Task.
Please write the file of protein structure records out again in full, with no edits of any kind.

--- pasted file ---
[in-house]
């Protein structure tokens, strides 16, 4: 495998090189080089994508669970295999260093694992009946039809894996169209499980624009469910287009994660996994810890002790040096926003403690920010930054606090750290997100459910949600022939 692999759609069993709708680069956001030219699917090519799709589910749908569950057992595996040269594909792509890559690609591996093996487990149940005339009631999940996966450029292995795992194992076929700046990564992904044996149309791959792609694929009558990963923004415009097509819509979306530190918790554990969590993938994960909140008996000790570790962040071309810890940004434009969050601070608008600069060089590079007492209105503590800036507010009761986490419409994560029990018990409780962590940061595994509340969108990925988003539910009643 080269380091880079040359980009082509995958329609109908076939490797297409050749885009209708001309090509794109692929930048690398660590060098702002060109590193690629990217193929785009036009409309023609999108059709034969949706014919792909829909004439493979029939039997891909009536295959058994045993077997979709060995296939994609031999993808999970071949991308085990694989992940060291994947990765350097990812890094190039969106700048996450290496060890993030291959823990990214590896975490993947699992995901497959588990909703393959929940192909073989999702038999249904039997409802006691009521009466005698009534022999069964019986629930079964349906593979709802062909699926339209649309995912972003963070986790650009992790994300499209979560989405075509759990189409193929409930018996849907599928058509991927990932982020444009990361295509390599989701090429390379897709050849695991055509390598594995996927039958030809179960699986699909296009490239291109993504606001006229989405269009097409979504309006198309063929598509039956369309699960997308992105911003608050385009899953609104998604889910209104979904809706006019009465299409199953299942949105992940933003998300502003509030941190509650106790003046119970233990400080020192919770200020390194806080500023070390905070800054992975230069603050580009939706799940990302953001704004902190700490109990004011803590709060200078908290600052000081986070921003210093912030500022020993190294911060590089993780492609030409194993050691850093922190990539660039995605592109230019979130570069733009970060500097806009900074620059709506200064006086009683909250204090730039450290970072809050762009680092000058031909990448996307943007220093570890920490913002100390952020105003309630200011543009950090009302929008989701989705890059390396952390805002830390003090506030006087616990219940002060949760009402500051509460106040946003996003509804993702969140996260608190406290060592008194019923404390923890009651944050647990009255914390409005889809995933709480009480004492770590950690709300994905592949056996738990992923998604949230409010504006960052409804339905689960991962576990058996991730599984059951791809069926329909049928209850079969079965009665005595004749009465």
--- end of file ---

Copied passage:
[in-house]
């Protein structure tokens, strides 16, 4: 495998090189080089994508669970295999260093694992009946039809894996169209499980624009469910287009994660996994810890002790040096926003403690920010930054606090750290997100459910949600022939 692999759609069993709708680069956001030219699917090519799709589910749908569950057992595996040269594909792509890559690609591996093996487990149940005339009631999940996966450029292995795992194992076929700046990564992904044996149309791959792609694929009558990963923004415009097509819509979306530190918790554990969590993938994960909140008996000790570790962040071309810890940004434009969050601070608008600069060089590079007492209105503590800036507010009761986490419409994560029990018990409780962590940061595994509340969108990925988003539910009643 080269380091880079040359980009082509995958329609109908076939490797297409050749885009209708001309090509794109692929930048690398660590060098702002060109590193690629990217193929785009036009409309023609999108059709034969949706014919792909829909004439493979029939039997891909009536295959058994045993077997979709060995296939994609031999993808999970071949991308085990694989992940060291994947990765350097990812890094190039969106700048996450290496060890993030291959823990990214590896975490993947699992995901497959588990909703393959929940192909073989999702038999249904039997409802006691009521009466005698009534022999069964019986629930079964349906593979709802062909699926339209649309995912972003963070986790650009992790994300499209979560989405075509759990189409193929409930018996849907599928058509991927990932982020444009990361295509390599989701090429390379897709050849695991055509390598594995996927039958030809179960699986699909296009490239291109993504606001006229989405269009097409979504309006198309063929598509039956369309699960997308992105911003608050385009899953609104998604889910209104979904809706006019009465299409199953299942949105992940933003998300502003509030941190509650106790003046119970233990400080020192919770200020390194806080500023070390905070800054992975230069603050580009939706799940990302953001704004902190700490109990004011803590709060200078908290600052000081986070921003210093912030500022020993190294911060590089993780492609030409194993050691850093922190990539660039995605592109230019979130570069733009970060500097806009900074620059709506200064006086009683909250204090730039450290970072809050762009680092000058031909990448996307943007220093570890920490913002100390952020105003309630200011543009950090009302929008989701989705890059390396952390805002830390003090506030006087616990219940002060949760009402500051509460106040946003996003509804993702969140996260608190406290060592008194019923404390923890009651944050647990009255914390409005889809995933709480009480004492770590950690709300994905592949056996738990992923998604949230409010504006960052409804339905689960991962576990058996991730599984059951791809069926329909049928209850079969079965009665005595004749009465």